By SnapSquad - April 19, 2020

If you are starting out in the business of photography, if you are an amateur or hobbyist photographer who would like to venture into becoming a part-time or even full time professional, you are likely to be facing the challenge of coming up with a price list for your services and this post is for you.

Pricing Photography Work

The tough news is that pricing photography work is complex with many variables entering the equation, such as skills and experience, equipment, labour etc. You must also be aware that, with the amazing changes digital and social media have brought to our way of living, communicating and shopping, competition amongst photographers of all standards have exploded while prices have crumbled down.
Being new to the business makes your clientele new to you too. You don’t want to under-price and be out of your pocket, as you don’t want to over-price and risk drowning your budding reputation before you can even swim.
The good news is that you can find some useful pricing guidelines on the internet. We found out, on one hand, that the average national prices in the UK for 2020 are between £150 and £300 for a day, depending, of course, on the type of photography and the details of your contract with the client. However, and as I was mentioning “complexity” while some forums recommend charging £100 per hour, others agree that hourly rates stretch between £20 and £50.

With the explosion of digital technology, other skills such as videography, drone video or design have come to complement the art of photography and gained in both popularity and demand. Being able to combine your photographer’s craft with complementary skills will reflect on your price list.

You will have to work out your prices according to the speciality you offer, such as weddings, corporate events, portraits, product photography and so on but you will also have to consider your skill level as it will play a role in how you can charge: are you a student, a semi-pro or a professional?

Your own location or where the job is going to take place in the kingdom will also bare on your billing; like in most industries, some regions offer more affordable prices and if you have to travel, you will have to include those expenses as well consider the equipment you need to bring and the required lab work that will be required as well as the printing work. As your business and reputation will develop, you will be able to take care of your brand development which will also have to be added to your overhead.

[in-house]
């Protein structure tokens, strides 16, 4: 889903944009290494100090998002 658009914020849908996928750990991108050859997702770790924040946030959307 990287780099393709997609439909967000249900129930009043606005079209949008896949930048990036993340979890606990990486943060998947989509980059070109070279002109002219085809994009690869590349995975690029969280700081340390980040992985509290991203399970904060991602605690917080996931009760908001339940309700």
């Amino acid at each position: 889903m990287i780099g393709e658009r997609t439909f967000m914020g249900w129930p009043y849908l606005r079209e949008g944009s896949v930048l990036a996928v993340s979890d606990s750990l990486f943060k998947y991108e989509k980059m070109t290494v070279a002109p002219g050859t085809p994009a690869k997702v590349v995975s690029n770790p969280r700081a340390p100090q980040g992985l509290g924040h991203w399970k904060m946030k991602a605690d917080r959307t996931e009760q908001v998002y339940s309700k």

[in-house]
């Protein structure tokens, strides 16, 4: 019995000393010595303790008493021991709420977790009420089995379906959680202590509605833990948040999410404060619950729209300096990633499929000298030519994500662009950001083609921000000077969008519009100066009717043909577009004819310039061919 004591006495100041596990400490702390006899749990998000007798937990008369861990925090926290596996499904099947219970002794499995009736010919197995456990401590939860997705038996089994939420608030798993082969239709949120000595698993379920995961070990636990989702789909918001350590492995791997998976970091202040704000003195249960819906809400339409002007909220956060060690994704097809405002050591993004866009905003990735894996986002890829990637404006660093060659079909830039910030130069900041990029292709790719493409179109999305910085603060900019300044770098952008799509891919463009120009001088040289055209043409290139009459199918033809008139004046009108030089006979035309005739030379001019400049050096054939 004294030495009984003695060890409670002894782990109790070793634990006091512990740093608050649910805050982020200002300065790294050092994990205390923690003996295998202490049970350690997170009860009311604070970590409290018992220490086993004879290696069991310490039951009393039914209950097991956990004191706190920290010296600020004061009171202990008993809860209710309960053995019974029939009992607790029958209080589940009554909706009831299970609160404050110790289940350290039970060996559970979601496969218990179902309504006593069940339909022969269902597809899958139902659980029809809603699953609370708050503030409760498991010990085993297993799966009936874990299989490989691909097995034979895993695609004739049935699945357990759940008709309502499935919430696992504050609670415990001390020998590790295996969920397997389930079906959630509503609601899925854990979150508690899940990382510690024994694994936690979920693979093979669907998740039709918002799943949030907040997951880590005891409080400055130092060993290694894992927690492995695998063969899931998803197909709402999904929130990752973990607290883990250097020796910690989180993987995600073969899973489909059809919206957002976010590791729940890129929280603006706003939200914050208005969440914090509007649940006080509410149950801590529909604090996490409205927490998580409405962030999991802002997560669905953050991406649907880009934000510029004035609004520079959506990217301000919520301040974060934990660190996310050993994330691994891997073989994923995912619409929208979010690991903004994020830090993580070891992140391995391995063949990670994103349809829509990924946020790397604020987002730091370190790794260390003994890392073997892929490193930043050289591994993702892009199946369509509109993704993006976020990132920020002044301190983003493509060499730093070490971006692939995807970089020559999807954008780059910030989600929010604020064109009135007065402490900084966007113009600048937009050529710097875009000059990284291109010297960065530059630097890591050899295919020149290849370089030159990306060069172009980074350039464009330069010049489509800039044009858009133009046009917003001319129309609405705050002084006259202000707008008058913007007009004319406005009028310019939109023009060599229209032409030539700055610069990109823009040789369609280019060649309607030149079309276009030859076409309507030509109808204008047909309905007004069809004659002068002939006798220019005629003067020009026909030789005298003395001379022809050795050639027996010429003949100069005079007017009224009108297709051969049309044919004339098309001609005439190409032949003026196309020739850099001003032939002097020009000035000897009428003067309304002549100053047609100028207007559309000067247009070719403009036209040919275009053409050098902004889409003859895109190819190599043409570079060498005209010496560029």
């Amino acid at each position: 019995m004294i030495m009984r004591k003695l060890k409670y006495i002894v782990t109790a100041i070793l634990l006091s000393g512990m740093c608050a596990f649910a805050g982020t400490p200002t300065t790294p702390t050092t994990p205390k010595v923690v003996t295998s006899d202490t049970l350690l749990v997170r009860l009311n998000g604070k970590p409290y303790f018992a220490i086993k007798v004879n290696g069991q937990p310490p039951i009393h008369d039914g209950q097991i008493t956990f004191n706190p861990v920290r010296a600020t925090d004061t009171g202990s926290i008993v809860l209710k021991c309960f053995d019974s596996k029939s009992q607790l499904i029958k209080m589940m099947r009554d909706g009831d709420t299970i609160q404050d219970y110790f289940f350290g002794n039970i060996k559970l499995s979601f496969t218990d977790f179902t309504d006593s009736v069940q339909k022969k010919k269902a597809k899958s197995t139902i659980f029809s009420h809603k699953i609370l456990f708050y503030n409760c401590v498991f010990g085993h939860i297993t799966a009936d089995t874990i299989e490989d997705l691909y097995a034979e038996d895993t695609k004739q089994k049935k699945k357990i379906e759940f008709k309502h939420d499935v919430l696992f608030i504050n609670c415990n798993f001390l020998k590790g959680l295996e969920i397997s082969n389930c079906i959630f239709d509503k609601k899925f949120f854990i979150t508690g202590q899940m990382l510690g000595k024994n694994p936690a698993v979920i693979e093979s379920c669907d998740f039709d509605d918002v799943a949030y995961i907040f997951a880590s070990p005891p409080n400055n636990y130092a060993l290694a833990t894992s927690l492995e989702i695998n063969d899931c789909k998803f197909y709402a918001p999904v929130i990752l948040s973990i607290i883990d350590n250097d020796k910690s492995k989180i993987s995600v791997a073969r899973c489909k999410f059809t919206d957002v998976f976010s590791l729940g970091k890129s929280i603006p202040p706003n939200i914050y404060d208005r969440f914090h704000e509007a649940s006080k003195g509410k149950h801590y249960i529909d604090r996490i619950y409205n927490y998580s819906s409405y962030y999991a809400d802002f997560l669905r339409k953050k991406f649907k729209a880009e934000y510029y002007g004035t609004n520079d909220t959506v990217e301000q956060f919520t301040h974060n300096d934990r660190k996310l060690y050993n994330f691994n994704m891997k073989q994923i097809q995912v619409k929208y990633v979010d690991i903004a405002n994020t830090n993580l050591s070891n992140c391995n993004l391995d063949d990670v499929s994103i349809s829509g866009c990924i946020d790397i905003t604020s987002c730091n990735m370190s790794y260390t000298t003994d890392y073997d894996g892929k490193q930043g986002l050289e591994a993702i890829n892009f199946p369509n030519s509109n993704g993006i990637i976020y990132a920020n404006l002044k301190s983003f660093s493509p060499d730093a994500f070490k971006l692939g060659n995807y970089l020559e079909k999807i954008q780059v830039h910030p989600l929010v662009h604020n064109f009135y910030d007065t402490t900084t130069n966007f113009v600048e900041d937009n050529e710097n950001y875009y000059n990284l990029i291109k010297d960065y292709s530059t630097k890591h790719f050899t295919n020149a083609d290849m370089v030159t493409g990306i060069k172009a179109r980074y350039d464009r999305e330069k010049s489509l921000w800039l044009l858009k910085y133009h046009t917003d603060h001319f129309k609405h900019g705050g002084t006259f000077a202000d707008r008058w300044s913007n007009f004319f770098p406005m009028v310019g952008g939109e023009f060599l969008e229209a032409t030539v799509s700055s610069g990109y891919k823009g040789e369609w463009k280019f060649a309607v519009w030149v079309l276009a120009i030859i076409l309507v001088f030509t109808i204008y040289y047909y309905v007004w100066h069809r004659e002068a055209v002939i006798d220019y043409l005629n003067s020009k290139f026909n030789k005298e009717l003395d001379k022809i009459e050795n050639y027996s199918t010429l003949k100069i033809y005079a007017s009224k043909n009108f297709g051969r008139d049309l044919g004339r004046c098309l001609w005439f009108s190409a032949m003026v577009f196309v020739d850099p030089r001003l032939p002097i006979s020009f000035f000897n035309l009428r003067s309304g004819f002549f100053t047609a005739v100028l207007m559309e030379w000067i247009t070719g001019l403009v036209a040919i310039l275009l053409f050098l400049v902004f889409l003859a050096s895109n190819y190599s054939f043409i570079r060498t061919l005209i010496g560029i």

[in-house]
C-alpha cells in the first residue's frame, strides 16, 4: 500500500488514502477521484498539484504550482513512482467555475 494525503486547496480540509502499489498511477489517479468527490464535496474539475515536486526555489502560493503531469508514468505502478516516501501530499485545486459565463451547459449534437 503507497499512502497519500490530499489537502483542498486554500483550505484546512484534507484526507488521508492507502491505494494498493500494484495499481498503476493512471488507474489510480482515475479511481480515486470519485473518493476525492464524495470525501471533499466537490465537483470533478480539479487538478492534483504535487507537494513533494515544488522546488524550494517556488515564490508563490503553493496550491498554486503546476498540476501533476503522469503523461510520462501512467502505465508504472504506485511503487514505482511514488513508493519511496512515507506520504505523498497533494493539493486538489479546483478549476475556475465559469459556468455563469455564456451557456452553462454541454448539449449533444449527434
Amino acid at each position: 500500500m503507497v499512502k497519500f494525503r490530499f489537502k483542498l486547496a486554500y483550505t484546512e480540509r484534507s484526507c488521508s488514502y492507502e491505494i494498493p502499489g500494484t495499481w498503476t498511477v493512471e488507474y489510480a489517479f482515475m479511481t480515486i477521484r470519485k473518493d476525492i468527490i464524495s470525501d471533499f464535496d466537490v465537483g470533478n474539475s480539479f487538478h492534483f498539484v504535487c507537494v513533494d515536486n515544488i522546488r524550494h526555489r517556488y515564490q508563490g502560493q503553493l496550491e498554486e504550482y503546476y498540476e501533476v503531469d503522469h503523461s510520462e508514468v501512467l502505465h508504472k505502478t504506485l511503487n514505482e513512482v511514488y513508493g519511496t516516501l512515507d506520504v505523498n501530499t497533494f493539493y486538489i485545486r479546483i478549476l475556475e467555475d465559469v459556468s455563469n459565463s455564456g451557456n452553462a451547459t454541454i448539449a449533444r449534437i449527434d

At the bottom line, your Total Cost will simply have to add your Cost of Materials, your Cost of Labour and your Overhead. Your profit will be calculated upon your total cost and added to it to reach your Final Sale Price = Total Cost + Profit

Charging By the Hour  

As a guide, the hourly rate for photographers in the UK seems to stretch between £20 and £50.  Generally, professional event photographers charge an hourly rate (usually based on a minimum of hours) instead of a fixed price. This is because each event varies in length and labour requirements. The agreed minimum time can be charged higher than the subsequent hours.

If you are just starting in the world of business of photography, you will have to take into consideration the fact that you may not be as well-equipped or able to work and deliver as fast as some long-established studios. In this case, you will probably have to figure out a reasonable compromise or more simply work out an attractive package to be fair for both sides and if weddings are your speciality, packages are the norm.

Clarity of Pricing

Your clients are likely to ask you many questions and you should be able to help them with their final choice of specific details of the services they want you to deliver.

Be clear and transparent about what your pricing includes: your time, your travels (will there be more than one location?) and accommodation if any, your equipment (perhaps the purchase of?). Will you need an extra photographer if you are covering an event? Will you be combining photo and videography services? Your prices will also differ depending on photo editing requirements, on the required format to deliver your photos: digital or print. What size of prints and what quality of printing paper? Any extra services?

Keep in mind that clients will compare your fees and that they too have access to the internet. By keeping prices competitive you will be able to grow your portfolio and business based on trust.

Last Words

I have kept for last some boring yet necessary parting words to remind you that your earnings will have to be declared to HMRC; a percentage to be added to your total cost.

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